(April 19, 2019) – Measles. In 1980, 2.6 million people died of it. In 1990, 545,000 died; by 2014, global vaccination programs had reduced the number of deaths from measles to 73,000. The disease still affects millions of people across the globe, primarily in the developing areas of Africa and Asia. However, for the last couple of years, rates of disease and deaths have increased due to a decrease in immunization.
In the United States, 2019 is shaping up to be one of the worst years for measles in a long time. The U.S. is up to 555 total cases and counting. That's nearly 200 more than occurred in all of 2018, making this the second-worst year for measles since the U.S. declared it eradicated in 2000. What is the primary way a measles outbreak begins? Someone unvaccinated travels and brings the virus back to the States. And when you have pockets of low vaccination rates, those singular events can spread rapidly.
Given the fact the measles vaccine can be 97 percent effective against the disease, making measles one of the leading vaccine-preventable causes of death, you might logically assume policy makers are doing everything they can to ensure as many people as possible are vaccinated. But if efforts in several state legislatures are any evidence, increasing the numbers of measles vaccinations may be difficult.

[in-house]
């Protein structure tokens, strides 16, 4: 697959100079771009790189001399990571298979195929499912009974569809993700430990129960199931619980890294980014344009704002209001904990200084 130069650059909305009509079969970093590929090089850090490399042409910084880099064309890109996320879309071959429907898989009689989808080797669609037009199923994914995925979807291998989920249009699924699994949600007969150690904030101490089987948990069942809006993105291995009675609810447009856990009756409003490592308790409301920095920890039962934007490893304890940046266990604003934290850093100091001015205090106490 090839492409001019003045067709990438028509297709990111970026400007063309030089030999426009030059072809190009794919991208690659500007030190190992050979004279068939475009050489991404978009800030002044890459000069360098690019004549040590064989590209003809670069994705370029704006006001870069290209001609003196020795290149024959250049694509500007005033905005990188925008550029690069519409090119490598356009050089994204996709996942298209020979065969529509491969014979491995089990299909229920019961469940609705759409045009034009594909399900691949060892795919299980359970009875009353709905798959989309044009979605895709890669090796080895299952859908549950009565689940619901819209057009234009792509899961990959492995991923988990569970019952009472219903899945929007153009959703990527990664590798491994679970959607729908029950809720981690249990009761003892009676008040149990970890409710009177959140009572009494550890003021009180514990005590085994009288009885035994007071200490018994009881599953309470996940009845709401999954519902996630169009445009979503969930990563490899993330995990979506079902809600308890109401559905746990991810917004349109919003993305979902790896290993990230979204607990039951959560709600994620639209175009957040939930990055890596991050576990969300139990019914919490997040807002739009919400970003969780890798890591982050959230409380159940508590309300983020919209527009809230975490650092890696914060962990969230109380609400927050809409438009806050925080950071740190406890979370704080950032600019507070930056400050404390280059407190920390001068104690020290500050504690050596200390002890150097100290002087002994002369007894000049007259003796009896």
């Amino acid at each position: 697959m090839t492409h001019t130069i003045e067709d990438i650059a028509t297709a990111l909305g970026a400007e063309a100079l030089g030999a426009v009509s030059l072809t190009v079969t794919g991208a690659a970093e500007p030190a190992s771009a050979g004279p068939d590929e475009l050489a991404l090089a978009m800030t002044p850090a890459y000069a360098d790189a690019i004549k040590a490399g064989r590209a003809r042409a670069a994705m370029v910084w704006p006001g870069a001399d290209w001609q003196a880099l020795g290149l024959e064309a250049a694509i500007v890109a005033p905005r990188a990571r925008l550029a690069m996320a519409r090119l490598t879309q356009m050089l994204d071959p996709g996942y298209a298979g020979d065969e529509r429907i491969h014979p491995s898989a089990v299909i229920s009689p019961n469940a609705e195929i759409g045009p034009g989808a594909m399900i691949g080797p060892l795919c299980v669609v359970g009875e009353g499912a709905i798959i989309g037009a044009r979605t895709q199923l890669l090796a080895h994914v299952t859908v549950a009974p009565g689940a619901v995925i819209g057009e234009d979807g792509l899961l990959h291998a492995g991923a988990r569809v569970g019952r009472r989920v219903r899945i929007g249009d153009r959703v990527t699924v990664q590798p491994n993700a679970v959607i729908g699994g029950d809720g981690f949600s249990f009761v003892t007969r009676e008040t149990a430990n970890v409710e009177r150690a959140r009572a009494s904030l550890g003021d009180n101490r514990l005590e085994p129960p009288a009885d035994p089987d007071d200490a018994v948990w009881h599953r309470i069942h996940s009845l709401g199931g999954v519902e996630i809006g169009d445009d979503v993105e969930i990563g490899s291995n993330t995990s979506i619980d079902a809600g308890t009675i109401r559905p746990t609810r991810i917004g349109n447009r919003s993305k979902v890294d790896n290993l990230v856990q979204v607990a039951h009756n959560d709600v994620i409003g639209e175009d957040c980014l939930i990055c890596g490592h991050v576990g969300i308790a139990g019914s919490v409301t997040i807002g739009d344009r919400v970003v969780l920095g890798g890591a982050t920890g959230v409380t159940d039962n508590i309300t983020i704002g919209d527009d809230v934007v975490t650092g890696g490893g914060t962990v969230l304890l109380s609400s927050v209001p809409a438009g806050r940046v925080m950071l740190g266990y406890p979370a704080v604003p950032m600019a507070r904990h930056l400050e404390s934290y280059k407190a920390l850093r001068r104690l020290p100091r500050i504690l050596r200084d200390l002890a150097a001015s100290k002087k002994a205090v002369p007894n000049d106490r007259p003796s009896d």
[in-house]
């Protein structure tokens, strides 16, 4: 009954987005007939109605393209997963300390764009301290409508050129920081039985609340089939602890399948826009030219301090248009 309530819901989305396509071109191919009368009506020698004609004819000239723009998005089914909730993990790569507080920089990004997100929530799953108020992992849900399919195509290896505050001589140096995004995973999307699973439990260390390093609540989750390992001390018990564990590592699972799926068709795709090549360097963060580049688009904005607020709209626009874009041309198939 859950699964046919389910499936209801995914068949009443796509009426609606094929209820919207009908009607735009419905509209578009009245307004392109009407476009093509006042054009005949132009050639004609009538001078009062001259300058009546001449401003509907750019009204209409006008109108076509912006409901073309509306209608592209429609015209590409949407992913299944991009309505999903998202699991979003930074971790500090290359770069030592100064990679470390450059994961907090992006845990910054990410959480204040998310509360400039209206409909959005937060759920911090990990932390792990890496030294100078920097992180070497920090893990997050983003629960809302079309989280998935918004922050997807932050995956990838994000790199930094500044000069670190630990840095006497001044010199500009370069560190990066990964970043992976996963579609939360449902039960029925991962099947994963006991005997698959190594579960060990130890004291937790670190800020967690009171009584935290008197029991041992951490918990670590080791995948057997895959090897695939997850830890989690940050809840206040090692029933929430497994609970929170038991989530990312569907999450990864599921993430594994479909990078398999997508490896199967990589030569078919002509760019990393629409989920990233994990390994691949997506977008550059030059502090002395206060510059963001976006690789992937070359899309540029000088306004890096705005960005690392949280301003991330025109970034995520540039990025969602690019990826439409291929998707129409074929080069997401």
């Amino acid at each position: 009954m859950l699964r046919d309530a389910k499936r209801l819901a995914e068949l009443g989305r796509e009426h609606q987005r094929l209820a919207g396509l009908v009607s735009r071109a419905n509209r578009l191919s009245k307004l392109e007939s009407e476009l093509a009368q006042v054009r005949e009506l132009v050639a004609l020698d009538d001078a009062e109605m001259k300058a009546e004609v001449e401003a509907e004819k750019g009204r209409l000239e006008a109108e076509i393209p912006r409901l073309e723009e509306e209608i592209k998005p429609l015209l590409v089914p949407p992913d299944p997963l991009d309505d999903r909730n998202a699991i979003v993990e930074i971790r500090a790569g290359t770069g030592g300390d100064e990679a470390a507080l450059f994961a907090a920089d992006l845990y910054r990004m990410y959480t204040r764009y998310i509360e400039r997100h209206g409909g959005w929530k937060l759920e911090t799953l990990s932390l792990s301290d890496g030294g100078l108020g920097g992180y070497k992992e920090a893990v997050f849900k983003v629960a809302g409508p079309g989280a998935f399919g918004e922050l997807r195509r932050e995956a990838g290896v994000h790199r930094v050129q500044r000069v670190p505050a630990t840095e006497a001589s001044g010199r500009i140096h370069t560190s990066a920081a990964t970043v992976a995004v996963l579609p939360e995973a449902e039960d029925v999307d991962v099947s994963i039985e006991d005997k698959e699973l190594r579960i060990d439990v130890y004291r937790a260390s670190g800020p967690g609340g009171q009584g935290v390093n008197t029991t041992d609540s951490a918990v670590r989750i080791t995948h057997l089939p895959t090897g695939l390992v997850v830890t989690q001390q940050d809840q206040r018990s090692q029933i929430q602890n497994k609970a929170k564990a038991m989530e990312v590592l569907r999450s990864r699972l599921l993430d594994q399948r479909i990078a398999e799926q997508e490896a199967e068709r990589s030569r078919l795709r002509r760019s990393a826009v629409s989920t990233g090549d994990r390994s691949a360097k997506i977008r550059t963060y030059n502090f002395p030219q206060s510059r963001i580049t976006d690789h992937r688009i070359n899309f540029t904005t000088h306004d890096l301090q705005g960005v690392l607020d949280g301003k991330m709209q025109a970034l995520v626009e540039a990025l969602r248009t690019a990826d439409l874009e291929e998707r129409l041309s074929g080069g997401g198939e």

Legislation in six states has been introduced to make it harder to avoid vaccinating school-age children. But that legislation is facing opposition; and in other states, legislation has been introduced to broaden vaccine exemptions. The question boils down to this: Are there legitimate non-medical reasons for refusing measles vaccinations? Stated another way: How broad should vaccine exemptions for personal or philosophical reasons be?
The issue has gained the attention of U.S. Food and Drug Administration Commissioner Scott Gottlieb, who suggested if states don't tighten vaccine exemption laws, the federal government may step in. "Some states are engaging in such wide exemptions that they're creating the opportunity for outbreaks on a scale that is going to have national implications," the FDA head said in a recent interview.
Any time the desires of an individual conflict with the health of the public, there should be a thoughtful sensitivity to all points of view. However, if this really is a public health issue, as most in the healthcare world believe, we might be well-advised to heed the warnings of Commissioner Gottlieb.